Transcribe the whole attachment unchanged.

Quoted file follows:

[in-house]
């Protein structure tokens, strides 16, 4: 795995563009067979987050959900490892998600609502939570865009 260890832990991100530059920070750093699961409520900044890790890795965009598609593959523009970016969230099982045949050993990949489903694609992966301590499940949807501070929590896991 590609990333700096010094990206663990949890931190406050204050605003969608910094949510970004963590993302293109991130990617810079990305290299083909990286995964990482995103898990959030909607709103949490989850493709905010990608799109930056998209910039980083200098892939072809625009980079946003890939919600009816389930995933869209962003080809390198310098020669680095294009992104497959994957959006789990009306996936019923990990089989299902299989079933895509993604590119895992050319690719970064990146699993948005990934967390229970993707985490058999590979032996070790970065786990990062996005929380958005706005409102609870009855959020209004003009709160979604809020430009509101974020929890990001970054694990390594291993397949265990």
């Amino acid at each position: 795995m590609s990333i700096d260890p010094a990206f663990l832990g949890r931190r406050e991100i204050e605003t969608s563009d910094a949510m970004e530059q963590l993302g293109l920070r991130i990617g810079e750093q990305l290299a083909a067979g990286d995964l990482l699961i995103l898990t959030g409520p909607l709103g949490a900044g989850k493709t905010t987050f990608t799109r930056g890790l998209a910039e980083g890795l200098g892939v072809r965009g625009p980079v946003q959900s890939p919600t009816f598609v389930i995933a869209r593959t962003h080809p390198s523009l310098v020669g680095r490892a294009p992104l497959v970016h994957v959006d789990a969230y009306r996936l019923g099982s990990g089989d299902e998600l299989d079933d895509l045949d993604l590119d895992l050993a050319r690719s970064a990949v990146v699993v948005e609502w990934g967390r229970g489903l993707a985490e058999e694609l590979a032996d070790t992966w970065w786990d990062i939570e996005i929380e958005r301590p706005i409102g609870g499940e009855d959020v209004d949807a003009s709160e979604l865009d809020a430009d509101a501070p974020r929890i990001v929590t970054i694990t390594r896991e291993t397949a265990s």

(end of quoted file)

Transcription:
[in-house]
């Protein structure tokens, strides 16, 4: 795995563009067979987050959900490892998600609502939570865009 260890832990991100530059920070750093699961409520900044890790890795965009598609593959523009970016969230099982045949050993990949489903694609992966301590499940949807501070929590896991 590609990333700096010094990206663990949890931190406050204050605003969608910094949510970004963590993302293109991130990617810079990305290299083909990286995964990482995103898990959030909607709103949490989850493709905010990608799109930056998209910039980083200098892939072809625009980079946003890939919600009816389930995933869209962003080809390198310098020669680095294009992104497959994957959006789990009306996936019923990990089989299902299989079933895509993604590119895992050319690719970064990146699993948005990934967390229970993707985490058999590979032996070790970065786990990062996005929380958005706005409102609870009855959020209004003009709160979604809020430009509101974020929890990001970054694990390594291993397949265990």
């Amino acid at each position: 795995m590609s990333i700096d260890p010094a990206f663990l832990g949890r931190r406050e991100i204050e605003t969608s563009d910094a949510m970004e530059q963590l993302g293109l920070r991130i990617g810079e750093q990305l290299a083909a067979g990286d995964l990482l699961i995103l898990t959030g409520p909607l709103g949490a900044g989850k493709t905010t987050f990608t799109r930056g890790l998209a910039e980083g890795l200098g892939v072809r965009g625009p980079v946003q959900s890939p919600t009816f598609v389930i995933a869209r593959t962003h080809p390198s523009l310098v020669g680095r490892a294009p992104l497959v970016h994957v959006d789990a969230y009306r996936l019923g099982s990990g089989d299902e998600l299989d079933d895509l045949d993604l590119d895992l050993a050319r690719s970064a990949v990146v699993v948005e609502w990934g967390r229970g489903l993707a985490e058999e694609l590979a032996d070790t992966w970065w786990d990062i939570e996005i929380e958005r301590p706005i409102g609870g499940e009855d959020v209004d949807a003009s709160e979604l865009d809020a430009d509101a501070p974020r929890i990001v929590t970054i694990t390594r896991e291993t397949a265990s």